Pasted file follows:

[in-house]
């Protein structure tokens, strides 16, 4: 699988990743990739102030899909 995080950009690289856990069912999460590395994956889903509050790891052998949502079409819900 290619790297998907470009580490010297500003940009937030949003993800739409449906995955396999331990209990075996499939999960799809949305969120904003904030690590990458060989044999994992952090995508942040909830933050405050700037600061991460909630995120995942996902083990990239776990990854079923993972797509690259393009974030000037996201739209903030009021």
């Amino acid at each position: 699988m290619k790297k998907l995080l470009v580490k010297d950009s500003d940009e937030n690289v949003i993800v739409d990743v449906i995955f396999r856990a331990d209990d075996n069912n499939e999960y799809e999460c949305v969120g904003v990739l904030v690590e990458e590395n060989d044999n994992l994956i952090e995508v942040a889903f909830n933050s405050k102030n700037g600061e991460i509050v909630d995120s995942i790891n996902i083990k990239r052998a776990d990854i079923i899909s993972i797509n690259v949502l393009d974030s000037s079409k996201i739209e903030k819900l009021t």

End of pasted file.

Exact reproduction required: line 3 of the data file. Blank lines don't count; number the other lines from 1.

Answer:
């Amino acid at each position: 699988m290619k790297k998907l995080l470009v580490k010297d950009s500003d940009e937030n690289v949003i993800v739409d990743v449906i995955f396999r856990a331990d209990d075996n069912n499939e999960y799809e999460c949305v969120g904003v990739l904030v690590e990458e590395n060989d044999n994992l994956i952090e995508v942040a889903f909830n933050s405050k102030n700037g600061e991460i509050v909630d995120s995942i790891n996902i083990k990239r052998a776990d990854i079923i899909s993972i797509n690259v949502l393009d974030s000037s079409k996201i739209e903030k819900l009021t």